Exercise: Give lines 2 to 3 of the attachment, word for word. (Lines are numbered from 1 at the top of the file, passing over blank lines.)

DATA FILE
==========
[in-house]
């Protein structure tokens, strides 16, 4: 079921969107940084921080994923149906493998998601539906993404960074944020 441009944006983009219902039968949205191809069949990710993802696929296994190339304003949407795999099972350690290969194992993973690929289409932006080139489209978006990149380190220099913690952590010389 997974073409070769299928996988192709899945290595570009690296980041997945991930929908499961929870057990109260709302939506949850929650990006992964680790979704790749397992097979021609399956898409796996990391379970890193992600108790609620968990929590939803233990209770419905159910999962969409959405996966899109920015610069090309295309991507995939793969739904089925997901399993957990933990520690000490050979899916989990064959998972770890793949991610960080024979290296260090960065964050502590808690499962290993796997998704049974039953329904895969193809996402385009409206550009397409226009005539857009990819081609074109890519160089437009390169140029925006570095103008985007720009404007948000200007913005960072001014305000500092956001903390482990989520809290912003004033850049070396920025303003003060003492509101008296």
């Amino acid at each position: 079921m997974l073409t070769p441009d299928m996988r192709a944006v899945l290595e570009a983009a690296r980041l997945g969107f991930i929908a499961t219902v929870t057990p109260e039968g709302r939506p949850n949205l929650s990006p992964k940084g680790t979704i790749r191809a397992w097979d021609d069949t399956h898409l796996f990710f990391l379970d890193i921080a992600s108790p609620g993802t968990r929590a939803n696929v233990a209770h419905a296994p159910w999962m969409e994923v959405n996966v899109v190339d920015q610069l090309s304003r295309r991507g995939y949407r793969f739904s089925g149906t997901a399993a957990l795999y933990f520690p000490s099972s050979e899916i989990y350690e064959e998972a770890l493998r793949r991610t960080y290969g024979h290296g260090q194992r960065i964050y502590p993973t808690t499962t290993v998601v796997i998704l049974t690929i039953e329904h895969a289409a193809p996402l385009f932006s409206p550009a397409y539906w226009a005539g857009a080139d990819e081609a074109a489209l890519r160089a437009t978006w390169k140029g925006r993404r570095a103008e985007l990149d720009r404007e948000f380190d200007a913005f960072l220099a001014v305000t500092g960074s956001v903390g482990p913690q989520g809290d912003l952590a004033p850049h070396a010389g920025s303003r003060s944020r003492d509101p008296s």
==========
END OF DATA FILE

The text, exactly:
């Protein structure tokens, strides 16, 4: 079921969107940084921080994923149906493998998601539906993404960074944020 441009944006983009219902039968949205191809069949990710993802696929296994190339304003949407795999099972350690290969194992993973690929289409932006080139489209978006990149380190220099913690952590010389 997974073409070769299928996988192709899945290595570009690296980041997945991930929908499961929870057990109260709302939506949850929650990006992964680790979704790749397992097979021609399956898409796996990391379970890193992600108790609620968990929590939803233990209770419905159910999962969409959405996966899109920015610069090309295309991507995939793969739904089925997901399993957990933990520690000490050979899916989990064959998972770890793949991610960080024979290296260090960065964050502590808690499962290993796997998704049974039953329904895969193809996402385009409206550009397409226009005539857009990819081609074109890519160089437009390169140029925006570095103008985007720009404007948000200007913005960072001014305000500092956001903390482990989520809290912003004033850049070396920025303003003060003492509101008296």
């Amino acid at each position: 079921m997974l073409t070769p441009d299928m996988r192709a944006v899945l290595e570009a983009a690296r980041l997945g969107f991930i929908a499961t219902v929870t057990p109260e039968g709302r939506p949850n949205l929650s990006p992964k940084g680790t979704i790749r191809a397992w097979d021609d069949t399956h898409l796996f990710f990391l379970d890193i921080a992600s108790p609620g993802t968990r929590a939803n696929v233990a209770h419905a296994p159910w999962m969409e994923v959405n996966v899109v190339d920015q610069l090309s304003r295309r991507g995939y949407r793969f739904s089925g149906t997901a399993a957990l795999y933990f520690p000490s099972s050979e899916i989990y350690e064959e998972a770890l493998r793949r991610t960080y290969g024979h290296g260090q194992r960065i964050y502590p993973t808690t499962t290993v998601v796997i998704l049974t690929i039953e329904h895969a289409a193809p996402l385009f932006s409206p550009a397409y539906w226009a005539g857009a080139d990819e081609a074109a489209l890519r160089a437009t978006w390169k140029g925006r993404r570095a103008e985007l990149d720009r404007e948000f380190d200007a913005f960072l220099a001014v305000t500092g960074s956001v903390g482990p913690q989520g809290d912003l952590a004033p850049h070396a010389g920025s303003r003060s944020r003492d509101p008296s």